Apparently so: as PopSci reports, "communications are vital" for vessels at sea, but deck space for "all the large antennas necessary for long-range (and often encrypted) communications" can be hard to come by.
"So U.S. Navy R&D lab SPAWAR Systems Center Pacific (SSC Pacific) engineered a clever scheme to turn the ocean's most abundant resource into communications equipment, making antennas out of geysers of seawater."
Using arcing vaultworks of oceanwater, like domesticated waves, to beam and receive encrypted telecommunications not only reduces the metal-load of ships-thus also reducing the radar profile of military vessels-it also offers a way to construct "a quick, temporary antenna that could just as easily be dismantled."What they [SPAWAR] came up with is little more than an electromagnetic ring and a water pump. The ring, called a current probe, creates a magnetic field through which the pump shoots a steam of seawater (the salt is a key ingredient, as the tech relies on the magnetic induction properties of sodium chloride). By controlling the height and width of the, the operator can manipulate the frequency at which the antenna transmits and receives. An 80-foot-high stream can transmit and receive anywhere from 2 to 400 mHz, though much smaller streams can be used for varying other frequencies, ranging from HF through VHF to UHF.
Turning seawater into a temporary broadcast architecture is absolutely fascinating to me and has some extraordinary design implications for the future. Pirate radio stations made entirely from spiraling pinwheels of saltwater; cell-phone masts disguised as everyday displays spurting seasonally in public parks, from Moscow to Manhattan; TV towers replaced with BusbyBerkeley-like aquatic extravaganzas, camouflaging the electromagnetic infrastructure of the city as a gigantic water garden.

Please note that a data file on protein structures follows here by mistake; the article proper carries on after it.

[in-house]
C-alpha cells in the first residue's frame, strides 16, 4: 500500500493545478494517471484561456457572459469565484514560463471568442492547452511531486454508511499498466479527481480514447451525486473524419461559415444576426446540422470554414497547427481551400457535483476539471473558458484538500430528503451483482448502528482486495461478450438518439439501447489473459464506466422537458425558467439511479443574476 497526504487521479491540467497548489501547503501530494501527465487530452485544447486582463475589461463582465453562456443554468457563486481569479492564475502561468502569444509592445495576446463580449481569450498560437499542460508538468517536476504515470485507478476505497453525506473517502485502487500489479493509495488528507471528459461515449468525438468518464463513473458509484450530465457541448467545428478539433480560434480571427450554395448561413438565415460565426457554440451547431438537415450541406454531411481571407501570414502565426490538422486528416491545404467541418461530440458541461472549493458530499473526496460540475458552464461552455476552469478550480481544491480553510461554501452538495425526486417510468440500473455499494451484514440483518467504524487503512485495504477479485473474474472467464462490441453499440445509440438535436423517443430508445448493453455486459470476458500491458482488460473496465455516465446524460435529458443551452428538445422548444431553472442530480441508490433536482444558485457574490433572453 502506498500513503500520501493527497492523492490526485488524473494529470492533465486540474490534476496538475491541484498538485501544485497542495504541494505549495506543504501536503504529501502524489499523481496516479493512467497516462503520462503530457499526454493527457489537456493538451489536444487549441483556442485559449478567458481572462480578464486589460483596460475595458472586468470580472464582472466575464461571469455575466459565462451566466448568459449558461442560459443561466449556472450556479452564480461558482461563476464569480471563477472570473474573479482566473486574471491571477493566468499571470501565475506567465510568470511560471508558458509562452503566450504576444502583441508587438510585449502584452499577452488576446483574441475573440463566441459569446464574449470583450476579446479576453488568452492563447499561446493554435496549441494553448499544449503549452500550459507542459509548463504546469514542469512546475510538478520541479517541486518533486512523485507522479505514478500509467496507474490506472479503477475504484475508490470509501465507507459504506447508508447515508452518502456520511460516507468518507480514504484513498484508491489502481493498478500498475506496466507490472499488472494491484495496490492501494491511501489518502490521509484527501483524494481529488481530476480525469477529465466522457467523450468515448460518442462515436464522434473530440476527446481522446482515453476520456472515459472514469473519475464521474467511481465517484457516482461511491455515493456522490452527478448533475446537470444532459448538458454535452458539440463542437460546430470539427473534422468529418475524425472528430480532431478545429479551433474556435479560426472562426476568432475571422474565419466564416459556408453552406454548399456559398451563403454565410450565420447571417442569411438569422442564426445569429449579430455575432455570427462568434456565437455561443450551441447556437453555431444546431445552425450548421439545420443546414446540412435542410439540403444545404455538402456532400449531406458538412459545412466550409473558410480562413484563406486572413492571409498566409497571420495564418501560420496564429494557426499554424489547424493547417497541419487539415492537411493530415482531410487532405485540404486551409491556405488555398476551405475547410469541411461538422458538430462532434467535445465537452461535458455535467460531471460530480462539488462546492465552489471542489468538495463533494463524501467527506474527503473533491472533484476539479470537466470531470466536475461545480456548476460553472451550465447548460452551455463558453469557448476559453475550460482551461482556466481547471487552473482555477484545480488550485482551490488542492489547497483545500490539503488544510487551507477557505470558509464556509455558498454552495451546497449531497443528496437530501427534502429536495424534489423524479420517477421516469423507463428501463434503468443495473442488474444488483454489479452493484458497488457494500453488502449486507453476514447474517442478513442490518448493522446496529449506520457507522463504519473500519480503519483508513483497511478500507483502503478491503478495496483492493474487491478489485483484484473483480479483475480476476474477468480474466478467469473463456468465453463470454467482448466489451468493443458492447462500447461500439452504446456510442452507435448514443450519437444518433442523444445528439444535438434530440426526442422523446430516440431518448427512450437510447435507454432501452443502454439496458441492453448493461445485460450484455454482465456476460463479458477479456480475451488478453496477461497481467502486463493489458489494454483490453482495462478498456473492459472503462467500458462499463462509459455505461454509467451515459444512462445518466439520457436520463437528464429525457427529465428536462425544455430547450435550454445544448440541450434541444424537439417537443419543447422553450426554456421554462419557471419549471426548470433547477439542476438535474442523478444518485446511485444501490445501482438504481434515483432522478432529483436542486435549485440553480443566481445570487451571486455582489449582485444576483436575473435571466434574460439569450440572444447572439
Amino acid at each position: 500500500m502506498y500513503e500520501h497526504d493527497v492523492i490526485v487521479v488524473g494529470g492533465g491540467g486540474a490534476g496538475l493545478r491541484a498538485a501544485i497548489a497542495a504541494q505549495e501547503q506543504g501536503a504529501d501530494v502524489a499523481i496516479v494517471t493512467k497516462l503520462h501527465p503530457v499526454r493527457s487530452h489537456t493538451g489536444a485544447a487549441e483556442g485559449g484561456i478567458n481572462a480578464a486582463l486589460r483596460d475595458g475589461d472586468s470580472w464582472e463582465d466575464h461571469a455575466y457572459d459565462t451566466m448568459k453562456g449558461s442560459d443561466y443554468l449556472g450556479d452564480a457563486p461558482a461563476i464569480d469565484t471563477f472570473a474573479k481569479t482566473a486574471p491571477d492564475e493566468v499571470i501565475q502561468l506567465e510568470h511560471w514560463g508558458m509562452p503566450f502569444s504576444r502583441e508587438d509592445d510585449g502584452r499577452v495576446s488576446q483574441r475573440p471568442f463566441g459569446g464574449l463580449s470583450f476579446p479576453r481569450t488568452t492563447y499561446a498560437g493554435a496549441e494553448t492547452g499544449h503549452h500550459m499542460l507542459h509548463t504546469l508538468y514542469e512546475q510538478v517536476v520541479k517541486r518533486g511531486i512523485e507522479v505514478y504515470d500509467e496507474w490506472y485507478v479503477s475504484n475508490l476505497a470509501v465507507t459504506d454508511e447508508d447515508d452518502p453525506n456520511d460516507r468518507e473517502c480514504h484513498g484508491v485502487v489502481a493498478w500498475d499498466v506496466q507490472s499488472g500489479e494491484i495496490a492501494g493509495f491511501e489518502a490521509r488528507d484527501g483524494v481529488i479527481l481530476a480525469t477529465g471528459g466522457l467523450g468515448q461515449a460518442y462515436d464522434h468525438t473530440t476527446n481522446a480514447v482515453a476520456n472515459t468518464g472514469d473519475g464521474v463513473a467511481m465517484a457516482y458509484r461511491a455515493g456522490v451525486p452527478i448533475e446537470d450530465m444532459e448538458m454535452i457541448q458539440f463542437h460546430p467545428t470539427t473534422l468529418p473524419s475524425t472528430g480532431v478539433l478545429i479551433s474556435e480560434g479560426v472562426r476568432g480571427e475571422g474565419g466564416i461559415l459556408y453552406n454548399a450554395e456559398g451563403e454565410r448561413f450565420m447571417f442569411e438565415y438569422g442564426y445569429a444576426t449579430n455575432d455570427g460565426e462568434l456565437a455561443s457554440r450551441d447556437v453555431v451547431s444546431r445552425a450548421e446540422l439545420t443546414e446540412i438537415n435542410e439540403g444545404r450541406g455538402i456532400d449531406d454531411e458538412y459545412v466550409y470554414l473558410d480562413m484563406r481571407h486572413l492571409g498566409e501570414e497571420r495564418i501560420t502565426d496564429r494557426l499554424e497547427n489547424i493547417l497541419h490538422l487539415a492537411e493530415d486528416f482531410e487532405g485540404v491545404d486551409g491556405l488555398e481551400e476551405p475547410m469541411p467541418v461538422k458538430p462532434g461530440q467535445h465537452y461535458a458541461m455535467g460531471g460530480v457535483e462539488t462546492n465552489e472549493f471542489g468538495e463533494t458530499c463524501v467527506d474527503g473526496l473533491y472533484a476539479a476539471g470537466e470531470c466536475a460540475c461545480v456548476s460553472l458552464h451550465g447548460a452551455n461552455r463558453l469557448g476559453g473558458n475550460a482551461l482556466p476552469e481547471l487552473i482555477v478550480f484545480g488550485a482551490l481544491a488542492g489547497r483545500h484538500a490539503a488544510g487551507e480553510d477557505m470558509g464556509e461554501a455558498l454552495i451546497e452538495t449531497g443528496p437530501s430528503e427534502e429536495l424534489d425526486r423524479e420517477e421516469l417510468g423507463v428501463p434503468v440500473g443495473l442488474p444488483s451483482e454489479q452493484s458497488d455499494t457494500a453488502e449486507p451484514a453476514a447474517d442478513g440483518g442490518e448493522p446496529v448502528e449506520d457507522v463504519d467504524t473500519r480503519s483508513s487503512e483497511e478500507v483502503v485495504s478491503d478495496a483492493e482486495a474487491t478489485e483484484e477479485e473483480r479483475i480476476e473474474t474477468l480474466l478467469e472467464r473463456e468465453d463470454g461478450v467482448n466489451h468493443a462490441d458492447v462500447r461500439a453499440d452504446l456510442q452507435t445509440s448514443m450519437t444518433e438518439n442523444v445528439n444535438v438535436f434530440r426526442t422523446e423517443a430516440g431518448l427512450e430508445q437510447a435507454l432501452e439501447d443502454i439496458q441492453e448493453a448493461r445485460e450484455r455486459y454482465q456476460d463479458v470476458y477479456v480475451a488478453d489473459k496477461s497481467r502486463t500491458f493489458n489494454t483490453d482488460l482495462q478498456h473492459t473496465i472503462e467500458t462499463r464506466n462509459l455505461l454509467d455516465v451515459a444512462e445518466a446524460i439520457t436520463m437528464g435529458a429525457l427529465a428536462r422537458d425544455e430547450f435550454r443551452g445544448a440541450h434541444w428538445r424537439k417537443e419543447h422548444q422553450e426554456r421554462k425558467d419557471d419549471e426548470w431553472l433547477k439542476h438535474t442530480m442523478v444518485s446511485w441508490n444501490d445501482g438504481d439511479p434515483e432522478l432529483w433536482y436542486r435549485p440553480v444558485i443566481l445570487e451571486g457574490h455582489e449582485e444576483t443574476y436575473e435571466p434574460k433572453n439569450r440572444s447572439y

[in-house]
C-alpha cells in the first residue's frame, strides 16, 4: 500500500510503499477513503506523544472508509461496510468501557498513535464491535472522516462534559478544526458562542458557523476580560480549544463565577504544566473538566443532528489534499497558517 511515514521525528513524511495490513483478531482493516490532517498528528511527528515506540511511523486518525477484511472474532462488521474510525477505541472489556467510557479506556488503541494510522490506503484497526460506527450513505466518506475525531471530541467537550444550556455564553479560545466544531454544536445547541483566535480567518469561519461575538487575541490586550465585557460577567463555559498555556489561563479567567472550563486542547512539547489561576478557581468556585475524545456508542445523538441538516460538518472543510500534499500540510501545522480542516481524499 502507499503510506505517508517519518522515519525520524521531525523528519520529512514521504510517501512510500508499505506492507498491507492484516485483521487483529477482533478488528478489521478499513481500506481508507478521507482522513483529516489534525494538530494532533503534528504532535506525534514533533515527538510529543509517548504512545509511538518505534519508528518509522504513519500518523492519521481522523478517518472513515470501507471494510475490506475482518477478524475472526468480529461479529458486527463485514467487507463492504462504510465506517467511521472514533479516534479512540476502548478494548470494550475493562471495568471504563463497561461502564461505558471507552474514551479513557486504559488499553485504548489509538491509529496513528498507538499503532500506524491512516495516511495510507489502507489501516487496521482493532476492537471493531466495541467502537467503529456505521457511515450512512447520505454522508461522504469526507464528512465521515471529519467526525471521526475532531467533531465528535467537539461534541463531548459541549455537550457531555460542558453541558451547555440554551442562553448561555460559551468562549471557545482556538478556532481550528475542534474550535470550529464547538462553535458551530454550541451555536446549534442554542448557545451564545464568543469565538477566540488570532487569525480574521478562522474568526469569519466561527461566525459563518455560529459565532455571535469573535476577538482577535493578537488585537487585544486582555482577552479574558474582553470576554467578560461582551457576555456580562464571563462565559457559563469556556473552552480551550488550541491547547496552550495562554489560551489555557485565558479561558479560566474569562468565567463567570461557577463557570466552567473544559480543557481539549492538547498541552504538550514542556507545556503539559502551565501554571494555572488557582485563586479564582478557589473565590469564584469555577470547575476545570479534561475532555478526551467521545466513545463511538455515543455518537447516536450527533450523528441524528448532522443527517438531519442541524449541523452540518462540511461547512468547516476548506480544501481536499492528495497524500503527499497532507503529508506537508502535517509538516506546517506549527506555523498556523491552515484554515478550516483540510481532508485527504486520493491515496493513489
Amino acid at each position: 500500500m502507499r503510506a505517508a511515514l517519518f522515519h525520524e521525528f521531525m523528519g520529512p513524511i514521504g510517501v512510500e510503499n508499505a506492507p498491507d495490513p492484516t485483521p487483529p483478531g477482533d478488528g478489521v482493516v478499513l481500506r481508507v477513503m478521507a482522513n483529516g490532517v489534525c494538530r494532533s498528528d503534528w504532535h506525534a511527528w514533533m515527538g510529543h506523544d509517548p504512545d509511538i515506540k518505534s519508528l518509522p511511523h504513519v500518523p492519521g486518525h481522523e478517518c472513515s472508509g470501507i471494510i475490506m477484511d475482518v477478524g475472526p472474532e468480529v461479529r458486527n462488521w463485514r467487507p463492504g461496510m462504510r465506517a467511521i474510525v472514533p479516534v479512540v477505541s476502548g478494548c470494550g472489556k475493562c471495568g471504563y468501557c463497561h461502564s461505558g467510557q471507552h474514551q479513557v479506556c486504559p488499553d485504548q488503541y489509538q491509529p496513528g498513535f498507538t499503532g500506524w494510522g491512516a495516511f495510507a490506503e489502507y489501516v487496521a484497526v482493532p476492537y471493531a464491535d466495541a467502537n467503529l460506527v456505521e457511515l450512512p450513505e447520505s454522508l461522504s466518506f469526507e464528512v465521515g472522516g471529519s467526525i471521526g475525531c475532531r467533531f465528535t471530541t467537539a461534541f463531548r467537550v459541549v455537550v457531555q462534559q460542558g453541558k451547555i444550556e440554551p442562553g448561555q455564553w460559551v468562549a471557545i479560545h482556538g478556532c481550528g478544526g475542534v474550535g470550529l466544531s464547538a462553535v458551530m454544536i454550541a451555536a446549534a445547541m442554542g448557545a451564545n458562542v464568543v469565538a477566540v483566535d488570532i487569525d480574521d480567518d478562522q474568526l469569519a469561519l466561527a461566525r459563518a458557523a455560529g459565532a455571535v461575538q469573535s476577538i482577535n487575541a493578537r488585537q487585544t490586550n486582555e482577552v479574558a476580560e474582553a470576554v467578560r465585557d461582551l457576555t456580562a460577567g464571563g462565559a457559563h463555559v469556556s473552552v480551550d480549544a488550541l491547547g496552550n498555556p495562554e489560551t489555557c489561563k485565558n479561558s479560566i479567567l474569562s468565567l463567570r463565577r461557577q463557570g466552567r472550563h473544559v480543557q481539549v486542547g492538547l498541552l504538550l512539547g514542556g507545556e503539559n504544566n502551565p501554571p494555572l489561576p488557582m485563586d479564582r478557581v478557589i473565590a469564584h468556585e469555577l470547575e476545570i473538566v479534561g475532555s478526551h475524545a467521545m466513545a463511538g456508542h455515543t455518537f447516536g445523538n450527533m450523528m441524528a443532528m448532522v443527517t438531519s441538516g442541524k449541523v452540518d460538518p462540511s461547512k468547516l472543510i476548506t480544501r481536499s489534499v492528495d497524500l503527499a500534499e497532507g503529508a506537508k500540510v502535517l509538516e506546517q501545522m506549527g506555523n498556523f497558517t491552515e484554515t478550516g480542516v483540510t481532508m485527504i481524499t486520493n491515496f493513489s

Given some salt, for instance, the Trevi Fountain could begin retransmitting mobile phone calls throughout the heat-rippling summer landscape of greater Rome. Ultra-refined specialty saltwaters offer dependable signal clarity in audio HD. La Machine de Marly becomes a buried industrial art project, beaming death metal salt hydrologies to garden visitors: a continuous fountain of thundering music on FM, headbanging to seawater hifi. Espionage conspiracies involving elaborate, deep-cover radio links hidden inside public fountains.
I remember reading earlier this year how one of the editors of Gizmodo had accidentally discovered coastal sea caves can act as cell phone signal amplifiers-"I pulled up my camera to take a couple of shots," Gizmodo's Joel Johnson wrote, "when I felt it chirp in my hand. Text message received! I could hear a few other phones around me making noise as well. I don't recall how many bars I had-one or two at the most-but sure enough, the shape of the cave was concentrating the signals from across the water of Santa Barbara enough to restore basic service." But this story takes that to a whole new level of design intervention.
So how could this be further explored in the contexts of tidal river waters-Thames Radio!-rogue waves, and even tsunamis? The artistic, architectural, musical, and infrastructural misuse of this technology is something I very much look forward to hearing in the future.
This post originally appeared on BLDGBLOG.